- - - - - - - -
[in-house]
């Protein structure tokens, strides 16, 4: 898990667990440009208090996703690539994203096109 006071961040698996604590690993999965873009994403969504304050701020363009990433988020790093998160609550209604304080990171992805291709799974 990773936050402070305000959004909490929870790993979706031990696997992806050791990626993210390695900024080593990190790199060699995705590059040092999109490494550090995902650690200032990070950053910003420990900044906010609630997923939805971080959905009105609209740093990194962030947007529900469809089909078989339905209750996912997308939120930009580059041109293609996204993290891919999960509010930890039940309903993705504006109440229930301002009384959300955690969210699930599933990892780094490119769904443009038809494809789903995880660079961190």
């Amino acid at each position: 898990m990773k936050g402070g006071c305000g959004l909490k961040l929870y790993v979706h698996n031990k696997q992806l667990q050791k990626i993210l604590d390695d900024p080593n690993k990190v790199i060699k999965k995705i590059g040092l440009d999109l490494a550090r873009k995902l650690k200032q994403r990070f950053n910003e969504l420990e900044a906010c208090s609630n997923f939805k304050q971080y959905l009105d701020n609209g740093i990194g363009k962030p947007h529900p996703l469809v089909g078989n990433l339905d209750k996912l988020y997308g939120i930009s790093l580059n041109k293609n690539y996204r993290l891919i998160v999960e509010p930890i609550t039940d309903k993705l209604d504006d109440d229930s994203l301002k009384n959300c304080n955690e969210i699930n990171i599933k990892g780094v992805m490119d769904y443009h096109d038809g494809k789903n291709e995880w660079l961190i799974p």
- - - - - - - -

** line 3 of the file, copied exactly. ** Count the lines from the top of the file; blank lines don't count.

């Amino acid at each position: 898990m990773k936050g402070g006071c305000g959004l909490k961040l929870y790993v979706h698996n031990k696997q992806l667990q050791k990626i993210l604590d390695d900024p080593n690993k990190v790199i060699k999965k995705i590059g040092l440009d999109l490494a550090r873009k995902l650690k200032q994403r990070f950053n910003e969504l420990e900044a906010c208090s609630n997923f939805k304050q971080y959905l009105d701020n609209g740093i990194g363009k962030p947007h529900p996703l469809v089909g078989n990433l339905d209750k996912l988020y997308g939120i930009s790093l580059n041109k293609n690539y996204r993290l891919i998160v999960e509010p930890i609550t039940d309903k993705l209604d504006d109440d229930s994203l301002k009384n959300c304080n955690e969210i699930n990171i599933k990892g780094v992805m490119d769904y443009h096109d038809g494809k789903n291709e995880w660079l961190i799974p």